3. Visit Your Local Ticket Resellers
The downside of both the night buses and train passes is that, to maximize savings, travelers need to be sure where they are going and when, sometimes weeks before the planned ticket purchases. For busy people who want to figure out where they can go on the cheap at a short notice, such meticulous planning can be difficult. They may prefer to simply see what realistic choices for cheap travel are available whenever it becomes convenient for them.
For these flexible travelers, one resource may be their local brick-and-mortar ticket resellers. Ubiquitous throughout major Japanese cities, these little shops, usually called kinken (“gold ticket”) shops, do a roaring trade buying in bus, train, and even flight tickets at low prices and then selling them at a markup. They can keep prices low because they buy from people who do not need the tickets, such as shareholders of major transport service providers who received discounted tickets in place of dividends on their shares.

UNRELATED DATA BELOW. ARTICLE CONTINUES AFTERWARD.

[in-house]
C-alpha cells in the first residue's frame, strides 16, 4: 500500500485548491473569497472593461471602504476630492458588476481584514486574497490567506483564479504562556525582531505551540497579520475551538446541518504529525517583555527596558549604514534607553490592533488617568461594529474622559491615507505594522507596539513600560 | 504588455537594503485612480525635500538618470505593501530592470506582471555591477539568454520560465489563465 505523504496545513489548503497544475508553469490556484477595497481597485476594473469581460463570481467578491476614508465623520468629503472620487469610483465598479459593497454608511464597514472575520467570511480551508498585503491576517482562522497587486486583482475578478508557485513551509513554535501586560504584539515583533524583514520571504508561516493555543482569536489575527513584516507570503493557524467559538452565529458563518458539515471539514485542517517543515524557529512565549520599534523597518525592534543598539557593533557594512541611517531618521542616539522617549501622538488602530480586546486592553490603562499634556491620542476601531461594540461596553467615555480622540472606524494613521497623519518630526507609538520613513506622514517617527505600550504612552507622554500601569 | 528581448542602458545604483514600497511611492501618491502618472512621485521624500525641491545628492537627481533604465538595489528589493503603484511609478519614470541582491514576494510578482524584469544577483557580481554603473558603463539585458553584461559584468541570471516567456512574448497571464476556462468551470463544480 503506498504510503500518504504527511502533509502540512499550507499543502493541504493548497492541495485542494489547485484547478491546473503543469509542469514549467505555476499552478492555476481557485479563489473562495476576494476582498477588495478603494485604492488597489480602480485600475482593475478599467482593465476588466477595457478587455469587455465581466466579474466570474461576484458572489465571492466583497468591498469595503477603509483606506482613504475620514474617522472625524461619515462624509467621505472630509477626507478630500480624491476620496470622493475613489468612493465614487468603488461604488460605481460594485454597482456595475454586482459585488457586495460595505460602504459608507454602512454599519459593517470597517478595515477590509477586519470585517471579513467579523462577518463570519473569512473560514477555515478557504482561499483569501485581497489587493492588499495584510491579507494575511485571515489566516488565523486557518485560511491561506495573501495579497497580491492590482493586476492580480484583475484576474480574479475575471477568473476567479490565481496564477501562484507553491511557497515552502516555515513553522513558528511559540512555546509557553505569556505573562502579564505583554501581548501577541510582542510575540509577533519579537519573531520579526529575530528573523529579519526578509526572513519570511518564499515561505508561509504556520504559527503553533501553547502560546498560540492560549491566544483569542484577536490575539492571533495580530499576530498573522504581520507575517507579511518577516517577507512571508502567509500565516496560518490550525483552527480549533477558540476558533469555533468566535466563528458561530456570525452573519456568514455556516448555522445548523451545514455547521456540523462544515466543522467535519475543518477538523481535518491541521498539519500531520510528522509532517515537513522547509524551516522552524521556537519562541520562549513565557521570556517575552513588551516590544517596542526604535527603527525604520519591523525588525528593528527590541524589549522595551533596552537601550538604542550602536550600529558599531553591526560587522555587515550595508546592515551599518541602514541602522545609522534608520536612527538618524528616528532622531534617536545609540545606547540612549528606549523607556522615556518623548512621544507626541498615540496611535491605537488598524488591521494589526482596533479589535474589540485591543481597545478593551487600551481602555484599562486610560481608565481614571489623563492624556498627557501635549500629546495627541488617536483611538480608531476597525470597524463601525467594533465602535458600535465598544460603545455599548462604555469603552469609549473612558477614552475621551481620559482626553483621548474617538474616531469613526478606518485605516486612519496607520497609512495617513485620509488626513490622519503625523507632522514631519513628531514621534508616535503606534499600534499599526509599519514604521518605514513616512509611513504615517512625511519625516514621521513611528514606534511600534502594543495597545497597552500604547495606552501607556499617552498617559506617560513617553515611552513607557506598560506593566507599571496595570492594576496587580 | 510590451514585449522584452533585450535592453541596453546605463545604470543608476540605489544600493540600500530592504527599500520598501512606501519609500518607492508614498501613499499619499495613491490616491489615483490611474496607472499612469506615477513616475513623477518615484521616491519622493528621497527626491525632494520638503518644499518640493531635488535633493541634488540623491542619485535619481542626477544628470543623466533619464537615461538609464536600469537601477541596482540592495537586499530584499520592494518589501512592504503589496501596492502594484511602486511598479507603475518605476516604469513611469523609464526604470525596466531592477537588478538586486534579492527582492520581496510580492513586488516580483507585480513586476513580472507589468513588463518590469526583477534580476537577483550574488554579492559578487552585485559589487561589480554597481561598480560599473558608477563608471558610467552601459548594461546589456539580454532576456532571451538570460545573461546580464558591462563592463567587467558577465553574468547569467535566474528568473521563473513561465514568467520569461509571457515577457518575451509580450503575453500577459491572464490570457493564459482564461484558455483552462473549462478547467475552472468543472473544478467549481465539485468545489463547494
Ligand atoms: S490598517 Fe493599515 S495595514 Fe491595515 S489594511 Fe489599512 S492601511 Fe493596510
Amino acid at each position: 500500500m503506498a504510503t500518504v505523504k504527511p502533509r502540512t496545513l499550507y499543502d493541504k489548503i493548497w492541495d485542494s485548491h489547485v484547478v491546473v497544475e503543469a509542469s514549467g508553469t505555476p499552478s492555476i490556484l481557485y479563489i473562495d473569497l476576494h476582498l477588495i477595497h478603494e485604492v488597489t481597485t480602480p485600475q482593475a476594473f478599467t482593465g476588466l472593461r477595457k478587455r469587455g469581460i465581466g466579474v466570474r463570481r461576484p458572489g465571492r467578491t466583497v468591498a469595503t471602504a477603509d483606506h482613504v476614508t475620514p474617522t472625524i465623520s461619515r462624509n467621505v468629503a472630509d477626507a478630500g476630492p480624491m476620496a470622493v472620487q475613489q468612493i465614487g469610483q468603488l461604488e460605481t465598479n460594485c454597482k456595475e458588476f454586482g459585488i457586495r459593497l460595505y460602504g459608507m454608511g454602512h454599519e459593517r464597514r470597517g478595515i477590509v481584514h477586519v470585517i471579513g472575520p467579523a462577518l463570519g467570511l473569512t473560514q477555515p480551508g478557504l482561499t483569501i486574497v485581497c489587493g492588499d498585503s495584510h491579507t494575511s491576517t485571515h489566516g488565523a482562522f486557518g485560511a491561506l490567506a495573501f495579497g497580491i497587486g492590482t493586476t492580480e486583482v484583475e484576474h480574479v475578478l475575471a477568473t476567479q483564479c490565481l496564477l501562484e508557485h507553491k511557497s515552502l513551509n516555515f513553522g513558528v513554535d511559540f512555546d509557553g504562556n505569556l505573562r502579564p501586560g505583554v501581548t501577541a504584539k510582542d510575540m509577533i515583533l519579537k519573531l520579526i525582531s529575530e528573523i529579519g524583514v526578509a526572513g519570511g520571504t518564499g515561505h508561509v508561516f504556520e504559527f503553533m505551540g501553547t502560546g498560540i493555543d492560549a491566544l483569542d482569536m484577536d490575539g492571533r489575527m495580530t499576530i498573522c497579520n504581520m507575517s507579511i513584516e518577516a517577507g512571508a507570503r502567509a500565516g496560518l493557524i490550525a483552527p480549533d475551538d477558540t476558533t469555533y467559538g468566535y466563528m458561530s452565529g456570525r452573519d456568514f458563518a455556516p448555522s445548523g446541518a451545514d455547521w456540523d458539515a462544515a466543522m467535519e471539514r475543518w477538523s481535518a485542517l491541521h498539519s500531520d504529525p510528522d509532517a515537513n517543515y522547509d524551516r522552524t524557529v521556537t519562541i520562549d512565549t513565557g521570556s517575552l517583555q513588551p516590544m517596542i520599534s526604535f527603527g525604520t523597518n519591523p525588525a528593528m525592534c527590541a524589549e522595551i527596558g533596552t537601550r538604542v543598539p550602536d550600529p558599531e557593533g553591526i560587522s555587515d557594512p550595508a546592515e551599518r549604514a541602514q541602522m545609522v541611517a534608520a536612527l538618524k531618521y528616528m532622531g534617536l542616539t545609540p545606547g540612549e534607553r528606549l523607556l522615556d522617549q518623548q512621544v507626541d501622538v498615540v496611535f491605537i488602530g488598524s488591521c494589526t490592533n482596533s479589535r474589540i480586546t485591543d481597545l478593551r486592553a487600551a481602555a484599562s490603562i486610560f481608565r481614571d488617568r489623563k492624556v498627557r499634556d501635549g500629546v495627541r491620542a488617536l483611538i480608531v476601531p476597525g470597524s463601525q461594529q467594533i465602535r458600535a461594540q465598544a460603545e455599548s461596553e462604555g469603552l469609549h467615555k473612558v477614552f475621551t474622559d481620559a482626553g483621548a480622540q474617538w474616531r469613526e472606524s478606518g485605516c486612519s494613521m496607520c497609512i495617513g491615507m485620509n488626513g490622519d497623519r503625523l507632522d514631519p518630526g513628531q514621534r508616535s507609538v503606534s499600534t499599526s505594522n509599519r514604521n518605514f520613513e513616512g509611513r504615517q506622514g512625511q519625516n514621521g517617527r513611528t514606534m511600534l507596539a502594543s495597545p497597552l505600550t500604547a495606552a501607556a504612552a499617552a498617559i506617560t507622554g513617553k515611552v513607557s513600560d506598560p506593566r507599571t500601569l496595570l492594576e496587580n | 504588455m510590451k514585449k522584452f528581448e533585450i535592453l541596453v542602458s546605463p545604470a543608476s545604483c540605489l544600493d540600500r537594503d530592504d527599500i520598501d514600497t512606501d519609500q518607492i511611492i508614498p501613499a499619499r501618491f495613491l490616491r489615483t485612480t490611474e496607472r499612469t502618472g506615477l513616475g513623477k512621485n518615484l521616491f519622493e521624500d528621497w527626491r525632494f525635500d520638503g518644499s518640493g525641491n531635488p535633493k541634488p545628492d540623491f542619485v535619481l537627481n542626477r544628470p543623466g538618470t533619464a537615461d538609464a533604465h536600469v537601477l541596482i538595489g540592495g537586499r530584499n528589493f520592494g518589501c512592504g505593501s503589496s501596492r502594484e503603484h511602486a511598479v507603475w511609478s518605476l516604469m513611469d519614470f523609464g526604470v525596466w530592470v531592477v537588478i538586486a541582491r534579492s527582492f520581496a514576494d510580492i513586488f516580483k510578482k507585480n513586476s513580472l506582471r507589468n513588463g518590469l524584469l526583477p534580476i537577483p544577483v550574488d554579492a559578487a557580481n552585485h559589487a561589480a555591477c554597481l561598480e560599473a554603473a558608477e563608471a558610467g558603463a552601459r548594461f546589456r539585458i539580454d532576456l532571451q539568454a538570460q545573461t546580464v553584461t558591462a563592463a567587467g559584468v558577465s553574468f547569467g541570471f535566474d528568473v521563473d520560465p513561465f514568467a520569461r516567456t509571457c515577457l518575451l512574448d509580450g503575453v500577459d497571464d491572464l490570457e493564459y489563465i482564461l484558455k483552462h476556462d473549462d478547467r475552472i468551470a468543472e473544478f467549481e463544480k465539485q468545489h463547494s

As people move online with their travel bookings, many nationwide chains of ticket resellers are also establishing an online presence. Those who can read Japanese no longer need to trudge out to the physical shops to see what cheap tickets are available for them to buy. They can simply browse the latest offerings from the comfort of their homes and offices.
Intercity travel in Japan is fast and convenient, but often expensive on the surface. But dig a little deeper and even foreigners can find ways to limit their travel budget as they travel around this beautiful country. A little more time spent researching and transiting can go a long way in seeing more places by leveraging various budget options.
Written by: Xiaochen Su, a Ph.D. candidate at the University of Tokyo and the Managing Director of the Study Abroad Research Institute, a non-profit organization seeking to promote study abroad in Japan.